China uplifting the whole Asian economy The business landscape in nearly all Asian
countries and regions looks pretty rosy, and global fund mangers say a booming
China has played a central and largely benign role.
Updated: 2005-10-10 09:01
China is definitely the locomotive uplifting all its neighboring economies,
which also have helped the former by injecting huge investments, analysts said.
Currently, stocks in Asia have been sprinting ahead. Markets in Singapore,
South Korea and India have approached or surpassed previous highs, and others,
like those of Hong Kong and Indonesia, are at their best levels since the
economic crisis of the late 1990's.
The rallies have produced big gains for global mutual funds specializing in
Asian stocks. The average fund that invests in Asia, excluding Japan, was up
30.4 percent in the 12 months through September.
Managers of Asia funds have no trouble explaining the strong performance, but
some question its staying power and are downshifting to stocks in industries
less susceptible to economic swings. Some global fund managers also express
reservations about Asia, although others embrace the region and expect continued
Yet everyone seems to agree on one idea: that China has had a central and
largely benign role. From a distance, China might look able to muscle aside the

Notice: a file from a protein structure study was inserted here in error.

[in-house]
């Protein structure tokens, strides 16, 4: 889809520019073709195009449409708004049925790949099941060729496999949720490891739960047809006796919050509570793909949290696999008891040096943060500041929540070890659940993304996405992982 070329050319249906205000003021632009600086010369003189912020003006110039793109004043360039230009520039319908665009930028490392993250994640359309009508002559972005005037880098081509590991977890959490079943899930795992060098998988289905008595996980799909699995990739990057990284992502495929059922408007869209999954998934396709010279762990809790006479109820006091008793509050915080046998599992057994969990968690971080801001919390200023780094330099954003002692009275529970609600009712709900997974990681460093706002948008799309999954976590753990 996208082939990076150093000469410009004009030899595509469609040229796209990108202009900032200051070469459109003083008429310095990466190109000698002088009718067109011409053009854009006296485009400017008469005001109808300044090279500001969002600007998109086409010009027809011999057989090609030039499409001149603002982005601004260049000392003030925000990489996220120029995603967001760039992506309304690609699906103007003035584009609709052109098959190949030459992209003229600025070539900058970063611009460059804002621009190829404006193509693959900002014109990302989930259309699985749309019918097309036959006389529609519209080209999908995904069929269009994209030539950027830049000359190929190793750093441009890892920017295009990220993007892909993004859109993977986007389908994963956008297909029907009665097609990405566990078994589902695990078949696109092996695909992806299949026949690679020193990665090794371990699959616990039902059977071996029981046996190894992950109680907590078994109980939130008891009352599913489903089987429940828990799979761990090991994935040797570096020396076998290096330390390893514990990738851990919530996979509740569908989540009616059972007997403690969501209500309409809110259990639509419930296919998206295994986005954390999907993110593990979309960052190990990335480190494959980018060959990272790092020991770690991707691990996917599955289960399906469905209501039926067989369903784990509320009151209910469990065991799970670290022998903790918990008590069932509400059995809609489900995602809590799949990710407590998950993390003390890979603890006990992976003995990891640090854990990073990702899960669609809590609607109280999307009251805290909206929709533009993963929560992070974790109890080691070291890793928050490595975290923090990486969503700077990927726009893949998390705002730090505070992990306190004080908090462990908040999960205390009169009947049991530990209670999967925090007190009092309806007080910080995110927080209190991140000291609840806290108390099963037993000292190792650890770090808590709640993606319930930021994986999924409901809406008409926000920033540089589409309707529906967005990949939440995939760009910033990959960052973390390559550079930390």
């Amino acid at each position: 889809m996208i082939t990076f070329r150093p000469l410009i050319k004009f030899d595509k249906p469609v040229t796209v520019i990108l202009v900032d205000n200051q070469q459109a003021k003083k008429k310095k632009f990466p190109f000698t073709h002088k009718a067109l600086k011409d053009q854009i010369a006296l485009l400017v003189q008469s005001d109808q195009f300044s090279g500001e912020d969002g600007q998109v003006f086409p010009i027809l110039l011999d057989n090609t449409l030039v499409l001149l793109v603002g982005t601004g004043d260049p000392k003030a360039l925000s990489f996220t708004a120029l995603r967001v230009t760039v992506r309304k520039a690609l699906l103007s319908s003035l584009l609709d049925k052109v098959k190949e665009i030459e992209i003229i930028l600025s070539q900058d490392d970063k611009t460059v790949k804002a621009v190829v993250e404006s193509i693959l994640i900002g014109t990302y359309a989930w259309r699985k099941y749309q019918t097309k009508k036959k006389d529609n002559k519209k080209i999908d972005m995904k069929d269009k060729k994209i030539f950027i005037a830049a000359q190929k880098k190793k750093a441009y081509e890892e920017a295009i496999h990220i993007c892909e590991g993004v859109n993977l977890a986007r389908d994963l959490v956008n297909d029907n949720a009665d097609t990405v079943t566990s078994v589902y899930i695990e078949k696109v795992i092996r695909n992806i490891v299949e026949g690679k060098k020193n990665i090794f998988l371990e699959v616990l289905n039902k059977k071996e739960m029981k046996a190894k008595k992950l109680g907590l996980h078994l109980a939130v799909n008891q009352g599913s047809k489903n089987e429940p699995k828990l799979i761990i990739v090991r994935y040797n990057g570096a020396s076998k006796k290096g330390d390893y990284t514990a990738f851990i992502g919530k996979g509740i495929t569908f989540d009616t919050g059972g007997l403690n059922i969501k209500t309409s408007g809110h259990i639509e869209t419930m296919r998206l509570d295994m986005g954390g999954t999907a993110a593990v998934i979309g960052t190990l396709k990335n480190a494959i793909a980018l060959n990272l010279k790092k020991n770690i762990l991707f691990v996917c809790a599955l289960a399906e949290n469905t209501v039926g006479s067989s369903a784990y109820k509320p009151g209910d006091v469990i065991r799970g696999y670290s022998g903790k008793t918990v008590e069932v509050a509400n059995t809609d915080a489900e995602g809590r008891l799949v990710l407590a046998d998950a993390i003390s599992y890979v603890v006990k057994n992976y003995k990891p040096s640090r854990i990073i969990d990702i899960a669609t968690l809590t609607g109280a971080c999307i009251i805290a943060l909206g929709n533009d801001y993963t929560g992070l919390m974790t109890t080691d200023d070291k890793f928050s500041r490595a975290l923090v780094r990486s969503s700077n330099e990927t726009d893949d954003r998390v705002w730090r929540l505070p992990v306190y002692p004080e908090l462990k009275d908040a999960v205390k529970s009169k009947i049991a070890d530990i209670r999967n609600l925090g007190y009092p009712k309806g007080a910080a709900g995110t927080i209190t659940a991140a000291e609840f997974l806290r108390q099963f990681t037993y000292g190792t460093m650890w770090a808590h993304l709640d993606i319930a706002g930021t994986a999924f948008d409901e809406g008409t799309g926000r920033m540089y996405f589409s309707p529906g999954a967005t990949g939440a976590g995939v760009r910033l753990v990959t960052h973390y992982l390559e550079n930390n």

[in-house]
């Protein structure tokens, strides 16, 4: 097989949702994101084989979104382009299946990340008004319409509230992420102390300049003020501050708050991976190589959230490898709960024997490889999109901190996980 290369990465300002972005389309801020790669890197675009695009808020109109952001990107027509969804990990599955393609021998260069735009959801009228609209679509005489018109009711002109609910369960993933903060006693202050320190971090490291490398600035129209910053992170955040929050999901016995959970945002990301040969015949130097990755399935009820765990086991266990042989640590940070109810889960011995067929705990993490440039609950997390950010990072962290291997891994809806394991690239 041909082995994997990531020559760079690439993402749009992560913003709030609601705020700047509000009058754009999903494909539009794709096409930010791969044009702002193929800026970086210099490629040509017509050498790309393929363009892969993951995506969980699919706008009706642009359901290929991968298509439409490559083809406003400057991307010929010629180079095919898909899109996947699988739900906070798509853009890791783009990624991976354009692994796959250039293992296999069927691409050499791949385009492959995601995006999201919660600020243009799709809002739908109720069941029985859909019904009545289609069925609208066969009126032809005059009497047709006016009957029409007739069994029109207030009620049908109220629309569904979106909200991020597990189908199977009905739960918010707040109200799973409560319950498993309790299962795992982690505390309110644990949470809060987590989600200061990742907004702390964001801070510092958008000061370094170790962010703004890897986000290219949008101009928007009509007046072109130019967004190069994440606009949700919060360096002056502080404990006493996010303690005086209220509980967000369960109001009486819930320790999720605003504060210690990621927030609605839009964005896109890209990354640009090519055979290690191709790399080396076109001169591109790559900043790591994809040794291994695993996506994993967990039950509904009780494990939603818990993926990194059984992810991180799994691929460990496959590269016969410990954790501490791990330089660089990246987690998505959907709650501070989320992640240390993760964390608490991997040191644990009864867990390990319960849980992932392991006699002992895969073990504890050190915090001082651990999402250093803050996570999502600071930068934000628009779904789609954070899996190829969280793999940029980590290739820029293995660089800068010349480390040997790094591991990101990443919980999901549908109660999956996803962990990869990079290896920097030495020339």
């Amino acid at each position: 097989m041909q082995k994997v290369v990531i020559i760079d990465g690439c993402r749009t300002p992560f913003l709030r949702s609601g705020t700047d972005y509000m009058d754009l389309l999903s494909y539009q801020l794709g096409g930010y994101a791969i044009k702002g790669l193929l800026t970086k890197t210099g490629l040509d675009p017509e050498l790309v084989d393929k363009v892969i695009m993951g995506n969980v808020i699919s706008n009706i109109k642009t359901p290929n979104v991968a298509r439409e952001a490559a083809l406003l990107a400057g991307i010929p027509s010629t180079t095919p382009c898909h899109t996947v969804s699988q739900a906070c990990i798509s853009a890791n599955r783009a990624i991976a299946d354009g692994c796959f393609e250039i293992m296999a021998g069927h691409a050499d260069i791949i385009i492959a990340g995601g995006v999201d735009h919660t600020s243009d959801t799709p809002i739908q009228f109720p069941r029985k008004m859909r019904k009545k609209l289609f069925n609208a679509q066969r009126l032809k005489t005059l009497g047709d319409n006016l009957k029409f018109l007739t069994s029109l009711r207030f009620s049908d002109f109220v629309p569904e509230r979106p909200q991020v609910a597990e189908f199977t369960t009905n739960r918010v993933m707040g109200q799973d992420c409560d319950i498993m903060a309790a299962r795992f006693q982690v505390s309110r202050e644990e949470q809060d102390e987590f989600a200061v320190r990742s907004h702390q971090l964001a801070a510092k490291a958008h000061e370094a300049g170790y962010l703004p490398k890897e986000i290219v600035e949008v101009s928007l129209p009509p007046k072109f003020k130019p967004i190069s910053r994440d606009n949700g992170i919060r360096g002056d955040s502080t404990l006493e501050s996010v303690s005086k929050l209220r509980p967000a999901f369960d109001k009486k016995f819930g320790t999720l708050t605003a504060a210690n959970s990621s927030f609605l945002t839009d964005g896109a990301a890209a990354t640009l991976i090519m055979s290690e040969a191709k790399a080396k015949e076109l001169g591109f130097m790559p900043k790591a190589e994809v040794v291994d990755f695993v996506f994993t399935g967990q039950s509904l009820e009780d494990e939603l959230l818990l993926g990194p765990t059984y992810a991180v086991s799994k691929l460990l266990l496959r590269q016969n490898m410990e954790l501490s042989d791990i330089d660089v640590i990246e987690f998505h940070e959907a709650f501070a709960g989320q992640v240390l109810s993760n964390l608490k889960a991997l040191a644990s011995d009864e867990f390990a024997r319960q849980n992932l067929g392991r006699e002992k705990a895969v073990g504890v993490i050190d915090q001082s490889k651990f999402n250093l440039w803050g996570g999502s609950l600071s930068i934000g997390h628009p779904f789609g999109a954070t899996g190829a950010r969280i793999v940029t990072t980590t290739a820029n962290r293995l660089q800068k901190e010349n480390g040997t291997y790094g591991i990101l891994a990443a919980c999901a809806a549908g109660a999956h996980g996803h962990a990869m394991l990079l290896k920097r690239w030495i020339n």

industries of smaller Asian countries and to squeeze their markets, given its
cheap labor and huge manufacturing capacity. But analysts say the formerly know
Four Asian Tigers, South Korea, Singapore, Taiwan and Hong Kong, have instead
grabbed their big neighbor by the tail. They have invested huge sums in Chinese
mainland factories, and so have made growing profits.
"As China has grown, it has brought up the rest of the region with it," said
Edmund Harriss, manager of the Guinness Atkinson Asia Focus fund, in an
interview by The New York Times.
Mark Headley, president of Matthews International Capital Management, a firm
specializing in Asia, said the rest of the region had also brought up China, by
furnishing money and expertise.
"It's the Taiwanese that built most of the mainland's manufacturing, and now
the Koreans are there in a big way," he said. "The companies that really grasped
the opportunities 10 years ago are reaping the benefits."
So are Chinese workers, whose standard of living has soared. That has
benefited companies throughout Asia, which have a big, new consumer market to
"Because Chinese GDP is growing at 8 to 10 percent, it provides a
huge source of incremental demand for other Asian countries selling to domestic
Chinese consumers," said Ben Walker, a manager of international equity funds at
Gartmore Investment Management.
The low cost of Chinese-made products also helps the region, Mr. Walker said.
"Increasing supply from China is keeping inflation lower in Asian economies," he